The RS485 interface names its terminals A, B and COM. A common de-facto standard is the use of TX+/RX+ or D+ as an alternative for B (high for MARK i.e. idle), TX-/RX- or D- as an alternative for A (low for MARK i.e. idle)Since the MKR shield supports also Full Duplex, you'll see two other terminals, Y and Z. Here we are going to screw the other end of the cable since we know from the datasheet that half-duplex communication happens only on Y and Z terminals. The COM terminal has to be connected to ISOGND. Since we use a half-duplex connection and since the cabling is peer-to-peer, we have to set up the switches on the MKR485 shield to match our setup: we set HALF (2 to off) and termination on Y-Z (3 to ON); the first one does not matter. The termination is a resistance connecting the two data terminals, for dampening interferences.

This is it. Now you can close the cabinet and focus on the software side!

Step 4: Code


#include #include #include //your wifi credentials const char ssid[] = "**********"; const char pass[] = "**********";

WiFiClient net; MQTTClient client; unsigned long rate = 60000; // default refresh rate in ms unsigned long lastMillis = 0;

//connect function void connect() { Serial.print("checking wifi..."); while (WiFi.status() != WL_CONNECTED) { Serial.print("."); delay(1000); } Serial.print("\nconnecting..."); while (!client.connect("device_name", "user_name", "user_pw")) { //CHANGE TO MATCH YOUR SETUP Serial.print("."); delay(1000); } Serial.println("\nconnected!"); client.subscribe("energy/main/refreshrate"); //topic to set refresh rate remotely } //mqtt receive callback function void messageReceived(String &topic, String &payload) { Serial.println("incoming: " + topic + " - " + payload); if(topic == "energy/main/refreshrate"){ //refresh rate handler rate = payload.toInt()*1000; Serial.println("new rate "+String(rate)); } }

void setup() { Serial.begin(115200); WiFi.begin(ssid, pass); while (!Serial); client.begin("broker_ip", net); //CHANGE TO MATCH YOUR SETUP client.onMessage(messageReceived); // start the Modbus RTU client if (!ModbusRTUClient.begin(9600)) { Serial.println("Failed to start Modbus RTU Client!"); while (1); } }

void loop() { client.loop(); if (!client.connected()) { //check network connection connect(); } // publish a message after refresh elapsed (non-blocking routine) if (millis() - lastMillis > rate) { lastMillis = millis(); //make all the read calls float volt = readVoltage(); delay(100); float amp = readCurrent(); delay(100); double watt = readPower(); delay(100); float hz = readFreq(); delay(100); double wh = readEnergy(); //publish results under related topics client.publish("energy/main/voltage", String(volt,3)); client.publish("energy/main/current", String(amp,3)); client.publish("energy/main/power", String(watt,3)); client.publish("energy/main/frequency", String(hz,3)); client.publish("energy/main/energy", String(wh,3)); Serial.print(String(volt,3)+"V "+String(amp,3)+"A "+String(watt,3)+"W "); Serial.println(String(hz,3)+"Hz "+String(wh,3)+"kWh"); delay(100); } }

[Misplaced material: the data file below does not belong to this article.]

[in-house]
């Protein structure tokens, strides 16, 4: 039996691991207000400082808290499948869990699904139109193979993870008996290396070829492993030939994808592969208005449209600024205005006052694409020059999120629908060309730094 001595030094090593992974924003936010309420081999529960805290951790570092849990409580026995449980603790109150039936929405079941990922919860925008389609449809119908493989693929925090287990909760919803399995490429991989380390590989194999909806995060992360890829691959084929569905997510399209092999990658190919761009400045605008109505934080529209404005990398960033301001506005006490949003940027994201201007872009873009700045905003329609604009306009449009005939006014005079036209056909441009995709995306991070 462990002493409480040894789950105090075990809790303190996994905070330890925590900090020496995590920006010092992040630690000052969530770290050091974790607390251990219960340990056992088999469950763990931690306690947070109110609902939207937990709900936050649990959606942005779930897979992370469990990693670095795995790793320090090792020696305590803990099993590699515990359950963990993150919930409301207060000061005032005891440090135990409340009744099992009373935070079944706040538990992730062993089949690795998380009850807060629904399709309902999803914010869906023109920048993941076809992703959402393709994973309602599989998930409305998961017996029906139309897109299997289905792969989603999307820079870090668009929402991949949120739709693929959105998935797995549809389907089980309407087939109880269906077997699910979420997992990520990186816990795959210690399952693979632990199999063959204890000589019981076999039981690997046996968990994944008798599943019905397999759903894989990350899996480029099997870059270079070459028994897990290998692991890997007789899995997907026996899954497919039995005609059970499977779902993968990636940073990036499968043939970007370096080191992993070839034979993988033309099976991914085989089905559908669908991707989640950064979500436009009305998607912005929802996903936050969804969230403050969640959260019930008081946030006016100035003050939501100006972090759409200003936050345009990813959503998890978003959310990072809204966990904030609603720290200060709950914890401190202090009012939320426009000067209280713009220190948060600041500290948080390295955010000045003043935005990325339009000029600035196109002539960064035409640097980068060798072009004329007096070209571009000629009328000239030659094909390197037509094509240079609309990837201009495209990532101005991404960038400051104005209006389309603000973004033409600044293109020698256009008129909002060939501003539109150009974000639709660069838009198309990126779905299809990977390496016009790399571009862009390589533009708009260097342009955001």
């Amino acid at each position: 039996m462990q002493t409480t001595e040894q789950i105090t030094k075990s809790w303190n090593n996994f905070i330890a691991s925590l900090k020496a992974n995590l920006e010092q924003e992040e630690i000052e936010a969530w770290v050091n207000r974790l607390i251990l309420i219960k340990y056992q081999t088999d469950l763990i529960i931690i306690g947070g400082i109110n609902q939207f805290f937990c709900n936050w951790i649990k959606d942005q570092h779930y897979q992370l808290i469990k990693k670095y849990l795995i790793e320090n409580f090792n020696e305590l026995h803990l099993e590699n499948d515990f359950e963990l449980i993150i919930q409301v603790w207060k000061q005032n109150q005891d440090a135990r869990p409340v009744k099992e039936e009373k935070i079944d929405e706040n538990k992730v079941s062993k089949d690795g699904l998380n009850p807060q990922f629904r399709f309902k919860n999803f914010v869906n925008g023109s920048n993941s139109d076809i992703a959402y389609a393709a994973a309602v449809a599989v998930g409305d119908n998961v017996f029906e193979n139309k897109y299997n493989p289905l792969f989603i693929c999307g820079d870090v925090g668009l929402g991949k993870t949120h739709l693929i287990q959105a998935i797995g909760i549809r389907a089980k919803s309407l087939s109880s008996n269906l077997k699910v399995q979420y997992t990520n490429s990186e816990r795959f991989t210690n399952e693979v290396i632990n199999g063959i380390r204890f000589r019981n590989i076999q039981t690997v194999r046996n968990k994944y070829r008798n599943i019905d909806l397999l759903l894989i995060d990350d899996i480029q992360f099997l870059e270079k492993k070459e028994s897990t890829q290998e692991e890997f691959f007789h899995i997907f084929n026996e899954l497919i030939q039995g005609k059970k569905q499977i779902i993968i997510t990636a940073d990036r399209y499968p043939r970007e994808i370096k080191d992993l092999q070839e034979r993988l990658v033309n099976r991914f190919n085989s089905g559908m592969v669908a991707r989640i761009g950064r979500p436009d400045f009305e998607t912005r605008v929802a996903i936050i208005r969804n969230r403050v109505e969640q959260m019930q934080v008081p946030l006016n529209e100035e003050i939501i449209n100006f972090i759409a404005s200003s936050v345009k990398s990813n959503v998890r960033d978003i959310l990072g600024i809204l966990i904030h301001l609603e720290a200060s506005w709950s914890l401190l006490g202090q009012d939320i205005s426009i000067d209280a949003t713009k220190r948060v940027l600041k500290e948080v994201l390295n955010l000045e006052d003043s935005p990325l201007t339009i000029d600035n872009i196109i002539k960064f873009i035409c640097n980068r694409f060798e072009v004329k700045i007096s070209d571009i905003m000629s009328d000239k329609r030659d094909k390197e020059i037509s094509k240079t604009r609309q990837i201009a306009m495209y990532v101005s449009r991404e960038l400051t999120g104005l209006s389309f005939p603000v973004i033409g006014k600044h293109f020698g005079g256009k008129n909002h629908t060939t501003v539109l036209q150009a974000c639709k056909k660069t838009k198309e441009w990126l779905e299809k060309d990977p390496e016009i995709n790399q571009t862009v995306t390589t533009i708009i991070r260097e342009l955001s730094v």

/* Functions to read Finder Energy Meter registers * * Check the modbus protocol manual to understand the code * */ float readVoltage(){ float volt = 0.; if (!ModbusRTUClient.requestFrom(0x01, HOLDING_REGISTERS, 0x000C, 2)) { //make the call to the register Serial.print("failed to read voltage! "); Serial.println(ModbusRTUClient.lastError()); //error handler }else{ uint16_t word1 =; //read data from the buffer uint16_t word2 =; uint32_t millivolt = word1 << 16 | word2; //bit math volt = millivolt/1000.0; } return volt; } float readCurrent(){ float ampere = 0.; if (!ModbusRTUClient.requestFrom(0x01, HOLDING_REGISTERS, 0x0016, 2)) { Serial.print("failed to read current! "); Serial.println(ModbusRTUClient.lastError()); }else{ uint16_t word1 =; uint16_t word2 =; int32_t milliamp = word1 << 16 | word2; ampere = milliamp/1000.0; } return ampere; }

double readPower(){ double watt = 0.; if (!ModbusRTUClient.requestFrom(0x01, HOLDING_REGISTERS, 0x0025, 3)) { Serial.print("failed to read power! "); Serial.println(ModbusRTUClient.lastError()); }else{ uint16_t word1 =; uint16_t word2 =; uint16_t word3 =; uint64_t milliwatt; if(word1 >> 7 == 0){ milliwatt = word1 << 32 | word2 << 16 | word3; }else{ word1 &= 0b01111111; milliwatt = 0b1 << 48 | word1 << 32 | word2 << 16 | word3; } watt = milliwatt/1000.; } return watt; } float readFreq(){ float freq = 0.; if (!ModbusRTUClient.requestFrom(0x01, HOLDING_REGISTERS, 0x0040, 2)) { Serial.print("failed to read frequency! "); Serial.println(ModbusRTUClient.lastError()); }else{ uint16_t word1 =; freq = word1/1000.0; } return freq; } double readEnergy(){ double kwh = 0.; if (!ModbusRTUClient.requestFrom(0x01, HOLDING_REGISTERS, 0x0109, 3)) { Serial.print("failed to read energy! "); Serial.println(ModbusRTUClient.lastError()); }else{ uint16_t word1 =; uint16_t word2 =; uint16_t word3 =; uint64_t dwh = word1 << 32 | word2 << 16 | word3; kwh = dwh/10000.0; } return kwh; }